Opinion Pieces


Puerto Rico needs federal assistance to recover from coronavirus, natural disasters

by Chair Raul M. Grijalva

In April 2019, President Trump launched a public relations campaign designed to make Americans forget that Puerto Rico is a territory of the United States. He complained on Twitter that Puerto Ricans seeking disaster aid "only take from USA" and "hurt our farmers and states." His spokesman, Hogan Gidley, referred to Puerto Rico as "that country" not once but twice in a subsequent interview about what the president's initial comments meant. None of this was accidental. On Trump's watch, in addit… Continue Reading


Trump is using a pandemic to weaken environmental law. First victim: The Grand Canyon

by Chair Raúl M. Grijalva

President Trump is using the worst pandemic in a century to weaken our environmental laws without public oversight, and he isn't sparing the Grand Canyon. While Americans shelter at home, waiting for the administration to offer a more effective medical response than injecting bleach, an administration advisory group just released a report recommending opening more public lands to uranium extraction. The steps recommended in a new report by the Nuclear Fuel Working Group, an industry-stacked pa… Continue Reading


Celebrate Grand Canyon National Park centennial by blocking new uranium mining

by Chair Raul M. Grijalva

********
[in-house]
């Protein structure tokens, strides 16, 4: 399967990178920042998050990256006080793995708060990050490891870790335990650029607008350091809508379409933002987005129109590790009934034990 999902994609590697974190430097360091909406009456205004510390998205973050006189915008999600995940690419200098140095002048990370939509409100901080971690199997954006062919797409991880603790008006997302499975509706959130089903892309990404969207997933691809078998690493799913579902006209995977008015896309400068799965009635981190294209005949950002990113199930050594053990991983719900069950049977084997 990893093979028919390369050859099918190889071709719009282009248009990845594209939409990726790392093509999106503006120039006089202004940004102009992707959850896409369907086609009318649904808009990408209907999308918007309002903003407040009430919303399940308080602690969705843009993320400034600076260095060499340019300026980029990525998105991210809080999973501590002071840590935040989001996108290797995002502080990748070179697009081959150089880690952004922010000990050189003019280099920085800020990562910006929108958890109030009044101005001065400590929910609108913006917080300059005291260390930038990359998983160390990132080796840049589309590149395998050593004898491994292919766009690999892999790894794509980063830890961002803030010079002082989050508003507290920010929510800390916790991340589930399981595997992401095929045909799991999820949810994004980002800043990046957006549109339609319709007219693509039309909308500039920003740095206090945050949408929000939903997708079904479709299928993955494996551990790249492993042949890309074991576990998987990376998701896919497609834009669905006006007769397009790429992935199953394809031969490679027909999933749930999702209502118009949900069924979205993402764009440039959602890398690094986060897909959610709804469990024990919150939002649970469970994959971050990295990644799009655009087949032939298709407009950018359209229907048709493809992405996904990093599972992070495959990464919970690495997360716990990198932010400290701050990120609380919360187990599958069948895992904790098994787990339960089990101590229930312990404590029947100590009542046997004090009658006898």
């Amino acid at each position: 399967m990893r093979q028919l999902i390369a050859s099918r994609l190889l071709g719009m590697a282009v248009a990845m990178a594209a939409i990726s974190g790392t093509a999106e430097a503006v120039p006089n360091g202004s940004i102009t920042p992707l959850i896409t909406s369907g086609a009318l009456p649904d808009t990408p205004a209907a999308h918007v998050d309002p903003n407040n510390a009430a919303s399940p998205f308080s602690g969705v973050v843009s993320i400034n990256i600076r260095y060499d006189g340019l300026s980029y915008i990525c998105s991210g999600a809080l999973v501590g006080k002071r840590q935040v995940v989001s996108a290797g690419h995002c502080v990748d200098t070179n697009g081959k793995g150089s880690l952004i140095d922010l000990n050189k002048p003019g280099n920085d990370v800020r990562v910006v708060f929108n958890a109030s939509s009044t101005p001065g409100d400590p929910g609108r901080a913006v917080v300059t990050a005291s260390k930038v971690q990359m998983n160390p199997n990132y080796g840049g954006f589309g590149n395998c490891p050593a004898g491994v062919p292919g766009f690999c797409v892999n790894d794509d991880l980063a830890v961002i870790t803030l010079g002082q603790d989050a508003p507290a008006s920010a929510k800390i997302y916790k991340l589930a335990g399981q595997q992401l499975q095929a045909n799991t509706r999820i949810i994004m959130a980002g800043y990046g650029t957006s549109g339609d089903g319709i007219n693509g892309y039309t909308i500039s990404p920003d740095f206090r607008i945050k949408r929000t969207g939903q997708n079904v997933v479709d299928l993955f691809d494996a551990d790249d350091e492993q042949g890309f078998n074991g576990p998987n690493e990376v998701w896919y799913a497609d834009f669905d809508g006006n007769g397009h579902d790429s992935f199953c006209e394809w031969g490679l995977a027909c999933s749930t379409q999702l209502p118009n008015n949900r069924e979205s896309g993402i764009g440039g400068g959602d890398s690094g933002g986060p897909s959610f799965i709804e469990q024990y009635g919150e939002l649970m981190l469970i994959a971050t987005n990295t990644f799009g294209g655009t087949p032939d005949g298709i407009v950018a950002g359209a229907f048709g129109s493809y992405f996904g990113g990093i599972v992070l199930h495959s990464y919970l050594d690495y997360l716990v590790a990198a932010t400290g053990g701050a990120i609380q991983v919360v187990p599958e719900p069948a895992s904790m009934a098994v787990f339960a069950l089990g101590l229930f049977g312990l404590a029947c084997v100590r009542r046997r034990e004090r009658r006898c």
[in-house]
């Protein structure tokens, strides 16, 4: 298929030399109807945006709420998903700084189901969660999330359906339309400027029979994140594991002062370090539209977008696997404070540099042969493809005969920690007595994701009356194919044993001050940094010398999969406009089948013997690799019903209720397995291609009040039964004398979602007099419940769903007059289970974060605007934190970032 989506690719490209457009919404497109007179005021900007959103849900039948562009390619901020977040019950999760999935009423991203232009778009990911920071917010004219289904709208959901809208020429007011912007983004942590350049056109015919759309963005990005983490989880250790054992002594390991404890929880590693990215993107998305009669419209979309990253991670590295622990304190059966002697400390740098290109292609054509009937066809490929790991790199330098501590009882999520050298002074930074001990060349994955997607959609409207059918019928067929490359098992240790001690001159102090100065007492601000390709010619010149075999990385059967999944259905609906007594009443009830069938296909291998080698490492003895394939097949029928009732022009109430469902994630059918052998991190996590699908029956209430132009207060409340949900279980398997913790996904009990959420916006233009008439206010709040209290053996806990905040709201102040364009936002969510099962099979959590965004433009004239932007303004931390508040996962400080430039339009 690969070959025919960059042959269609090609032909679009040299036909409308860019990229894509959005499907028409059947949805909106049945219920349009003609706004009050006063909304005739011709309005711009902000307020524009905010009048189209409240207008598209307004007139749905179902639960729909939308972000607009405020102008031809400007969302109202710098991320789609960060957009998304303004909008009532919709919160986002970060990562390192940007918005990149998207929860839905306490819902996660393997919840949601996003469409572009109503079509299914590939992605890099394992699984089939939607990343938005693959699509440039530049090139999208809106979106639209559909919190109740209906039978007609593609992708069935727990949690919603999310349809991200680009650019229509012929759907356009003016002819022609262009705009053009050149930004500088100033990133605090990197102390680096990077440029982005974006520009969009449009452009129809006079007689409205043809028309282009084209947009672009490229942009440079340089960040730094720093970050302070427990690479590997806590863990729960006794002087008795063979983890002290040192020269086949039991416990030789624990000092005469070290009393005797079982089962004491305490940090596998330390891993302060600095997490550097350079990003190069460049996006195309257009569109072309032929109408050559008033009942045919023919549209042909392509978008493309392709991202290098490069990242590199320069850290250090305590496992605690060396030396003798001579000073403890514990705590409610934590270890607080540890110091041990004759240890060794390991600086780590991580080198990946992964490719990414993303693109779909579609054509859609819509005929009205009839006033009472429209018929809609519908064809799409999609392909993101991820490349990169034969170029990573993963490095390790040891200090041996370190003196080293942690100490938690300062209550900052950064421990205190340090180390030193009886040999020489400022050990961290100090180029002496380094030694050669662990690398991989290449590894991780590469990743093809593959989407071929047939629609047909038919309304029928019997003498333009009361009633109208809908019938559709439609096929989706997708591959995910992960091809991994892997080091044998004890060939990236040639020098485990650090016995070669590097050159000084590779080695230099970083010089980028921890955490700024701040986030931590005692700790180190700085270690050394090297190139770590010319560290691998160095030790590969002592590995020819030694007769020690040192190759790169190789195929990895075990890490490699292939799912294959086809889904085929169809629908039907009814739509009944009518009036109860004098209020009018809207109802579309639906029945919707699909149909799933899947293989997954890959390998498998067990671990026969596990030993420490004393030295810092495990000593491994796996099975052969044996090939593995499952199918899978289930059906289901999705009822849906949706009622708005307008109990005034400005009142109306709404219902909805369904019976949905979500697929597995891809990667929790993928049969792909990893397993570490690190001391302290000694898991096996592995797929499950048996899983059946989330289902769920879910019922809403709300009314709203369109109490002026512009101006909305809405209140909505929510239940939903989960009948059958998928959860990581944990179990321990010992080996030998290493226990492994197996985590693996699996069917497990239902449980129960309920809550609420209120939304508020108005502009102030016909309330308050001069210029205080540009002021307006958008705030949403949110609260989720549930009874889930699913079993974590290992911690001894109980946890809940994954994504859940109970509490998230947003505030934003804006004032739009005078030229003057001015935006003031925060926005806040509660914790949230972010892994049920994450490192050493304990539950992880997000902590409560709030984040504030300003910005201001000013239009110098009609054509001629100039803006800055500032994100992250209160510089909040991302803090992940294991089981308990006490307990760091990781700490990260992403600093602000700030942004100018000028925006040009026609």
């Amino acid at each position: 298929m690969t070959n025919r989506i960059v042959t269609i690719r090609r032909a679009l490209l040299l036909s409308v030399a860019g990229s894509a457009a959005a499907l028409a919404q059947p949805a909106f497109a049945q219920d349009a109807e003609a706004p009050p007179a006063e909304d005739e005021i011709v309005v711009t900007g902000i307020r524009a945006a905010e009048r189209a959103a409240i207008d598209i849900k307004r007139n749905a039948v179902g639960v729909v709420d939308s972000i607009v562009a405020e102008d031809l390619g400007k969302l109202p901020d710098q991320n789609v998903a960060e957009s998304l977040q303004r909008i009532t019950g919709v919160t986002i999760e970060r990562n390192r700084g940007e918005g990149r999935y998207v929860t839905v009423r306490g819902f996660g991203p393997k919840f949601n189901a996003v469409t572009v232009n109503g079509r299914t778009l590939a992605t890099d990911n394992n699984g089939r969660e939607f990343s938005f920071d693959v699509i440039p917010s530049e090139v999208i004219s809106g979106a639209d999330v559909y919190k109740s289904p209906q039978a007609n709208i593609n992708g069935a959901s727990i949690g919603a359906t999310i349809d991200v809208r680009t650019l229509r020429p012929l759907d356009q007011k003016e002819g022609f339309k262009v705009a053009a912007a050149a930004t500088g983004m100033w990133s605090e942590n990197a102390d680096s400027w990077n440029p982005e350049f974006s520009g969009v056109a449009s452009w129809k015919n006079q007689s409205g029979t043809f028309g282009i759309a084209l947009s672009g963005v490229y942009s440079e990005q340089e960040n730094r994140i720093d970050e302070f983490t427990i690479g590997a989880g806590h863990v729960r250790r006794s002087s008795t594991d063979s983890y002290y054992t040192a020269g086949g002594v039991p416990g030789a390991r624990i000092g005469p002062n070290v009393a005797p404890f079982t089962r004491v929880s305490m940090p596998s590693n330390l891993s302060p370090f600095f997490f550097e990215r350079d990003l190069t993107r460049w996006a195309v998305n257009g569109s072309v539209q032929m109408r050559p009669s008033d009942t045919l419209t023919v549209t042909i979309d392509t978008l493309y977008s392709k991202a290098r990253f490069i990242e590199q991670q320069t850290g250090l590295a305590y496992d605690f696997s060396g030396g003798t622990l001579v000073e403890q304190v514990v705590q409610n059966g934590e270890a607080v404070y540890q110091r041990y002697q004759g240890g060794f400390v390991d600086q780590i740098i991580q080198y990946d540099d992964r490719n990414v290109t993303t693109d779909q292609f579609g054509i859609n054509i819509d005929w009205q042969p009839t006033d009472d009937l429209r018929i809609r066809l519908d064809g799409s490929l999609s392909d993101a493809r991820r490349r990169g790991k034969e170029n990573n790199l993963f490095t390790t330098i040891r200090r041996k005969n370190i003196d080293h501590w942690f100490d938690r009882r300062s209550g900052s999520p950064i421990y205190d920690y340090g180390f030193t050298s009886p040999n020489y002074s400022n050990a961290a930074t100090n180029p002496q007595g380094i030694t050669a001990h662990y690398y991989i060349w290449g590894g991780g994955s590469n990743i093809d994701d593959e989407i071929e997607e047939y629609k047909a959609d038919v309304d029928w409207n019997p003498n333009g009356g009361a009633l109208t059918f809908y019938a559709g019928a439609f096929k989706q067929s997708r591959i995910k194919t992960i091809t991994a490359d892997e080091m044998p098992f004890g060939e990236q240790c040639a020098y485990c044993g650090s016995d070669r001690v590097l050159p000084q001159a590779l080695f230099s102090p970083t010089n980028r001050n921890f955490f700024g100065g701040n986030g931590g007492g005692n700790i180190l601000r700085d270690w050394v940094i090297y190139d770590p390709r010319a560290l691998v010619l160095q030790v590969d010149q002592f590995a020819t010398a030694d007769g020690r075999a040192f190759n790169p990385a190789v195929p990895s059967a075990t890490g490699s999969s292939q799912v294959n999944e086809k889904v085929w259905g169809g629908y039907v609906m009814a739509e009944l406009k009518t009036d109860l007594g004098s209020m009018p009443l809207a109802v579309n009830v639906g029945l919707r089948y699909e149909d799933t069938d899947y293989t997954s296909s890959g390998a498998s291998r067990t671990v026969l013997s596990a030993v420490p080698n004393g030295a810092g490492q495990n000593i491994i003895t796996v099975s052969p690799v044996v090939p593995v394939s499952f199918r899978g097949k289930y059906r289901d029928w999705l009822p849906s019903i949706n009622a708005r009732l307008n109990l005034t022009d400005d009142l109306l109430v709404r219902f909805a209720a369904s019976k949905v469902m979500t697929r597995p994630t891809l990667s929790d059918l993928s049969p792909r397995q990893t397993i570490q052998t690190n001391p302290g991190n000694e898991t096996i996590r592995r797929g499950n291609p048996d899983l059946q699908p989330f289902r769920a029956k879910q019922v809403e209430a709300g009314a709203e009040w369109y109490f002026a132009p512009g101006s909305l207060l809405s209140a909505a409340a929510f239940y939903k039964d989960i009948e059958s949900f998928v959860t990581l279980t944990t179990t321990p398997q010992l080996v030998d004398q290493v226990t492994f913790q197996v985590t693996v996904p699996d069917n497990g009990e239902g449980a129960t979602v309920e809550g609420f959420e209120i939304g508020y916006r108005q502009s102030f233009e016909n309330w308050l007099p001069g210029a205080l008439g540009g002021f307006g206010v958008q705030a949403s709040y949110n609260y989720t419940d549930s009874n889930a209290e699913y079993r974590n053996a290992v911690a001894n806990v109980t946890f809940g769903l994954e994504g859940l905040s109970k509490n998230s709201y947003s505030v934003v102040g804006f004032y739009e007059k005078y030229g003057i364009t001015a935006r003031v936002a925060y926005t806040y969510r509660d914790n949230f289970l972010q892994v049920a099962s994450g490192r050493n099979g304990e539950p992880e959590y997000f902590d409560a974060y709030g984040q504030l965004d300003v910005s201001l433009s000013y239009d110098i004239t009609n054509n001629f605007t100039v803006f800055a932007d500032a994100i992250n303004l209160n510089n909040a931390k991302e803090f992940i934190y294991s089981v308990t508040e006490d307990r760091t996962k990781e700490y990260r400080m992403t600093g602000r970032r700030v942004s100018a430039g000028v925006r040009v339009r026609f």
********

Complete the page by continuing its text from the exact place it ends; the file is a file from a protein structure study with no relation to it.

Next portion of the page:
This year is the 100th anniversary of the establishment of Grand Canyon National Park. Even with former fossil fuel lobbyists in charge of Trump administration environmental policy, this should be a time to celebrate. Instead, the administration is considering whether to open this internationally iconic landmark to new uranium mining claims. The president recently classified uranium as a "critical mineral," despite it not matching the definition of the term. Opening protected land to the indus… Continue Reading


Some Republicans are finally talking about addressing climate change. First they need to stand up to the deniers in their own party.

by Rep. Raul M. Grijalva and Rep. Jared Huffman

In August 1988, during his successful campaign for the presidency, George H.W. Bush promised a cheering crowd of Republican voters in Michigan that his first year in office would feature "a global conference on the environment at the White House." He vowed to invite the Chinese, Soviets, and emerging nations to talks on "global warming, saving our oceans and preventing the loss of tropical forests."Most important, Bush said, "We will act." It's hard to picture the Trump administration making t… Continue Reading